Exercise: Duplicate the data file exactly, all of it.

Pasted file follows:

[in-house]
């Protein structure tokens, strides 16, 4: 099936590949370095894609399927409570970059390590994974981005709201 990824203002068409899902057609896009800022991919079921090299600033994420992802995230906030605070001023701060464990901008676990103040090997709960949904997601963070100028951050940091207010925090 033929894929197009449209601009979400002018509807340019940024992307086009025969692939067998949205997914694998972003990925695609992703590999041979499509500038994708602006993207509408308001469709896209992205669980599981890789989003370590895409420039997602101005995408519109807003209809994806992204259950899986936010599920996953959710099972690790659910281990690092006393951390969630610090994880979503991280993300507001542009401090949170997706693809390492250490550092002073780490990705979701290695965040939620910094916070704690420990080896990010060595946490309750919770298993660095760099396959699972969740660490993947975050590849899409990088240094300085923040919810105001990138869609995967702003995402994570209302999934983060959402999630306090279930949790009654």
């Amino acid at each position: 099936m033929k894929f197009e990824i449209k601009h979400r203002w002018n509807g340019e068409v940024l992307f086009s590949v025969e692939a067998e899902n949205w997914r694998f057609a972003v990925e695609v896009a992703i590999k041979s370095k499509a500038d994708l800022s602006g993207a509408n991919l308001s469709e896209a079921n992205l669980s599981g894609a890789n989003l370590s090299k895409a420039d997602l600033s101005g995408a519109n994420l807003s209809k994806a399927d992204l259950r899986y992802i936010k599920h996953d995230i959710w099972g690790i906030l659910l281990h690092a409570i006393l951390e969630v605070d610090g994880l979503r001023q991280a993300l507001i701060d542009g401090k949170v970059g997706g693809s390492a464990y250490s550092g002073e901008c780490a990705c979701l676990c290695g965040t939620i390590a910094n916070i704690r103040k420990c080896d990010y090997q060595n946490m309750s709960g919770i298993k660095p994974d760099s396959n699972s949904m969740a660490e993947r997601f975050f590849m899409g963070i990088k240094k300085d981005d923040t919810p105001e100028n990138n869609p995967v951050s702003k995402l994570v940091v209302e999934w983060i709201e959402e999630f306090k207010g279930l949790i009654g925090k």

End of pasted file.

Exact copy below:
[in-house]
């Protein structure tokens, strides 16, 4: 099936590949370095894609399927409570970059390590994974981005709201 990824203002068409899902057609896009800022991919079921090299600033994420992802995230906030605070001023701060464990901008676990103040090997709960949904997601963070100028951050940091207010925090 033929894929197009449209601009979400002018509807340019940024992307086009025969692939067998949205997914694998972003990925695609992703590999041979499509500038994708602006993207509408308001469709896209992205669980599981890789989003370590895409420039997602101005995408519109807003209809994806992204259950899986936010599920996953959710099972690790659910281990690092006393951390969630610090994880979503991280993300507001542009401090949170997706693809390492250490550092002073780490990705979701290695965040939620910094916070704690420990080896990010060595946490309750919770298993660095760099396959699972969740660490993947975050590849899409990088240094300085923040919810105001990138869609995967702003995402994570209302999934983060959402999630306090279930949790009654």
């Amino acid at each position: 099936m033929k894929f197009e990824i449209k601009h979400r203002w002018n509807g340019e068409v940024l992307f086009s590949v025969e692939a067998e899902n949205w997914r694998f057609a972003v990925e695609v896009a992703i590999k041979s370095k499509a500038d994708l800022s602006g993207a509408n991919l308001s469709e896209a079921n992205l669980s599981g894609a890789n989003l370590s090299k895409a420039d997602l600033s101005g995408a519109n994420l807003s209809k994806a399927d992204l259950r899986y992802i936010k599920h996953d995230i959710w099972g690790i906030l659910l281990h690092a409570i006393l951390e969630v605070d610090g994880l979503r001023q991280a993300l507001i701060d542009g401090k949170v970059g997706g693809s390492a464990y250490s550092g002073e901008c780490a990705c979701l676990c290695g965040t939620i390590a910094n916070i704690r103040k420990c080896d990010y090997q060595n946490m309750s709960g919770i298993k660095p994974d760099s396959n699972s949904m969740a660490e993947r997601f975050f590849m899409g963070i990088k240094k300085d981005d923040t919810p105001e100028n990138n869609p995967v951050s702003k995402l994570v940091v209302e999934w983060i709201e959402e999630f306090k207010g279930l949790i009654g925090k």